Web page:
Project Veritas on Wednesday revealed the DOJ secretly spied on journalists’ Apple and Google accounts.
“Apple and Google have come forward to disclose that between November 2020 and March 2021, the Department of Justice issued nine secret subpoenas and warrants to them for the private information of Project Veritas journalists.” Project Veritas reported.
The DOJ also compelled Apple and Google to keep quiet about the spying.
The DOJ was able to access journalists’ browsing history, payment information and other personal information, James O’Keefe said.
Project Veritas filed a motion demanding the return of their property.
Recall, James O’Keefe last month revealed the Brandon DOJ spied on Project Veritas journalists with sealed search warrants then concealed the communications from a federal judge.
Project Veritas obtained legal documents from Microsoft Corporation revealing the DOJ obtained an extension on two sealed search warrants after a federal judge denied the Department’s efforts to “unsupervised and unfettered access to privileged emails and contacts of eight PV journalists.”
According to O’Keefe, Judge Torres ruled that federal prosecutors must be supervised by a Special Master to protect the journalists’ First Amendment rights.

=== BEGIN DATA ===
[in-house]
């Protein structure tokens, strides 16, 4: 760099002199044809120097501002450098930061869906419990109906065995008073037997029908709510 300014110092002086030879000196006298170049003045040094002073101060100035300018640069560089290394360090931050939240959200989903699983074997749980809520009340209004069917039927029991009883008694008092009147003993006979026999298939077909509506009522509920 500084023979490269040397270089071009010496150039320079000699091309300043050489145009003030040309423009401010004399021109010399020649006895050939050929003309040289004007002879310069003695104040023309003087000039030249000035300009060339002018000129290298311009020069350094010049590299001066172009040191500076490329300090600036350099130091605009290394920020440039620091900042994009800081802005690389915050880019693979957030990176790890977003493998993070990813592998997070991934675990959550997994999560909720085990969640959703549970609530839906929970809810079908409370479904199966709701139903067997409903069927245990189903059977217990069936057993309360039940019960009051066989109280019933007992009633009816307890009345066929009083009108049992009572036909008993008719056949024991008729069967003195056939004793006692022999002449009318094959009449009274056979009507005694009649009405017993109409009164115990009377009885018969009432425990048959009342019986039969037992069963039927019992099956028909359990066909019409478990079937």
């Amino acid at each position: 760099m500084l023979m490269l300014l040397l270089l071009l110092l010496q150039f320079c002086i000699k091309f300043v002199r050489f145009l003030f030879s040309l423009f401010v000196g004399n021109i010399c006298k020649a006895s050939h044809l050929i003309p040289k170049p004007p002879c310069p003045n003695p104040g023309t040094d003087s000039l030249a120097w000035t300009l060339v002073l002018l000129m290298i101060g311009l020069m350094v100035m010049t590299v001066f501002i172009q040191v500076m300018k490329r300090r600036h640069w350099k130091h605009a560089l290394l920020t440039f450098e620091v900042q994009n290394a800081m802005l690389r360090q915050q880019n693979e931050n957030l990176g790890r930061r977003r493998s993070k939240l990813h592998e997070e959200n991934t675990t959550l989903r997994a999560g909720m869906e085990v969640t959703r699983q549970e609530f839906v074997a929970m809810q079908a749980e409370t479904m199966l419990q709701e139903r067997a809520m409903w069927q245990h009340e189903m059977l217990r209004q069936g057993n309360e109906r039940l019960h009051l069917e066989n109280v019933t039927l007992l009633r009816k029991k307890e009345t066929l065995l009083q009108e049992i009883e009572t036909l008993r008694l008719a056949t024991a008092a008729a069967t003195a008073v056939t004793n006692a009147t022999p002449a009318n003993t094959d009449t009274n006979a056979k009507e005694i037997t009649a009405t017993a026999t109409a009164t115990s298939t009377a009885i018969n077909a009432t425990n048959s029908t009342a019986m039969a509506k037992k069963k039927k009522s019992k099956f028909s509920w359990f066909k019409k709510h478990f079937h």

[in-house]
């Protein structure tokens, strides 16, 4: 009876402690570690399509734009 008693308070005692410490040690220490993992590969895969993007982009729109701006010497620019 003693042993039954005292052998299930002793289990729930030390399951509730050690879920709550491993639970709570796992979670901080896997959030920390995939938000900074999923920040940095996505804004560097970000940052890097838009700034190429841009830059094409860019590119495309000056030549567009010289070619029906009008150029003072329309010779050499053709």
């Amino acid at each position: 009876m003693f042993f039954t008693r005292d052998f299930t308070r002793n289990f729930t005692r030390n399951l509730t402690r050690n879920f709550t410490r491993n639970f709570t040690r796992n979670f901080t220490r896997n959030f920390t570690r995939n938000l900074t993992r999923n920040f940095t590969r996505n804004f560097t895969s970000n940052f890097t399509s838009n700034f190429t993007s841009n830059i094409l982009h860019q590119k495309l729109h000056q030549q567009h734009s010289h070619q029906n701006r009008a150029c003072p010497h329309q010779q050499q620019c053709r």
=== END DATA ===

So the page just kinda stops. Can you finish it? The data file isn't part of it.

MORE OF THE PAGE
The documents obtained by Project Veritas prove the DOJ went behind Judge Torres’ back, ignored the order and tried to hide the fact that they obtained communications from PV journalists.
It turns out the DOJ also spied on the journalists’ Apple and Google accounts.
Project Veritas reported:
Project Veritas announced today that Apple and Google came forward and provided documents showing that President Brandon’s Department of Justice issued nine secret subpoenas to them for multiple Project Veritas journalists’ private information.
The subpoenas and warrants even extended to the journalists’ security detail.
In addition to compelling Apple and Google not to disclose that the constitutionally-protected information of journalists was being surveilled by the highest levels of our government, the Department of Justice sought payment information, MAC addresses, browsing history and other personal information from multiple employees of Project Veritas.
Paul Calli, an attorney for Project Veritas, pointed out that the actions from the government were disproportionate, in addition to arguing the DOJ violated the Privacy Protection Act, the First and Fourth Amendments, and Common Law Reporter’s Privilege.
“By no reasonable measure can the wholesale seizure of newsgathering materials, attorney-client privileged communications, and irrelevant personal information be considered a proportional response to an alleged low-grade larceny, much less to a non-crime,” said Calli in Project Veritas’ motion filed in response to the disclosures from Microsoft.
The DOJ’s spying campaign represents the latest example of governmental misconduct in, what appears to be, a politically motivated investigation. President Brandon’s Department of Justice has placed its crosshairs squarely on Project Veritas’ newsgathering activities pertaining to apparent allegations against then-candidate, Brandon, which were made by his daughter, Ashley Brandon, in her diary.